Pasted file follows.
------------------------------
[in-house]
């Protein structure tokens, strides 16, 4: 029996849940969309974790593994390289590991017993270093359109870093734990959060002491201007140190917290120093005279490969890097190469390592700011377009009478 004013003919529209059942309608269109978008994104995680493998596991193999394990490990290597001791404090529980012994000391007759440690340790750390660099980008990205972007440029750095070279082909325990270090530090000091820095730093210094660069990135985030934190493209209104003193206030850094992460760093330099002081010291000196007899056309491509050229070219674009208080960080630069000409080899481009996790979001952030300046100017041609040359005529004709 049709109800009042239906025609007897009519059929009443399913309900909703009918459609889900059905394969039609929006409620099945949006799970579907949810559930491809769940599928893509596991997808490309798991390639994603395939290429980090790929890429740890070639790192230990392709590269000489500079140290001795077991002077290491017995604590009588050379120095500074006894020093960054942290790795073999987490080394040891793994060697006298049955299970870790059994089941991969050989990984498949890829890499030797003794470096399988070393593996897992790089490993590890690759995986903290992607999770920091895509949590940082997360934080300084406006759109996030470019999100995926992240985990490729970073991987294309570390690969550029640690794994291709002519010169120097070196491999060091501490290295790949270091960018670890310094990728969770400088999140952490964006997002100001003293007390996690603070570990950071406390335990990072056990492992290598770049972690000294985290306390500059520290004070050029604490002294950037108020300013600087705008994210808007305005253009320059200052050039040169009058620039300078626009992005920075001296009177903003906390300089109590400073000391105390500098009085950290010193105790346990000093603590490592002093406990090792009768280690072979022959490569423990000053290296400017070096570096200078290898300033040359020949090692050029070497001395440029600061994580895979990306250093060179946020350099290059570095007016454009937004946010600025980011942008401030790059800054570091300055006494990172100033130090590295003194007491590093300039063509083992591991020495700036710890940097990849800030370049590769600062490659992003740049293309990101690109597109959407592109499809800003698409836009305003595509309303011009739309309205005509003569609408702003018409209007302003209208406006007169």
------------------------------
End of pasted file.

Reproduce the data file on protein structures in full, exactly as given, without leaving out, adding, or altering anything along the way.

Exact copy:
[in-house]
């Protein structure tokens, strides 16, 4: 029996849940969309974790593994390289590991017993270093359109870093734990959060002491201007140190917290120093005279490969890097190469390592700011377009009478 004013003919529209059942309608269109978008994104995680493998596991193999394990490990290597001791404090529980012994000391007759440690340790750390660099980008990205972007440029750095070279082909325990270090530090000091820095730093210094660069990135985030934190493209209104003193206030850094992460760093330099002081010291000196007899056309491509050229070219674009208080960080630069000409080899481009996790979001952030300046100017041609040359005529004709 049709109800009042239906025609007897009519059929009443399913309900909703009918459609889900059905394969039609929006409620099945949006799970579907949810559930491809769940599928893509596991997808490309798991390639994603395939290429980090790929890429740890070639790192230990392709590269000489500079140290001795077991002077290491017995604590009588050379120095500074006894020093960054942290790795073999987490080394040891793994060697006298049955299970870790059994089941991969050989990984498949890829890499030797003794470096399988070393593996897992790089490993590890690759995986903290992607999770920091895509949590940082997360934080300084406006759109996030470019999100995926992240985990490729970073991987294309570390690969550029640690794994291709002519010169120097070196491999060091501490290295790949270091960018670890310094990728969770400088999140952490964006997002100001003293007390996690603070570990950071406390335990990072056990492992290598770049972690000294985290306390500059520290004070050029604490002294950037108020300013600087705008994210808007305005253009320059200052050039040169009058620039300078626009992005920075001296009177903003906390300089109590400073000391105390500098009085950290010193105790346990000093603590490592002093406990090792009768280690072979022959490569423990000053290296400017070096570096200078290898300033040359020949090692050029070497001395440029600061994580895979990306250093060179946020350099290059570095007016454009937004946010600025980011942008401030790059800054570091300055006494990172100033130090590295003194007491590093300039063509083992591991020495700036710890940097990849800030370049590769600062490659992003740049293309990101690109597109959407592109499809800003698409836009305003595509309303011009739309309205005509003569609408702003018409209007302003209208406006007169």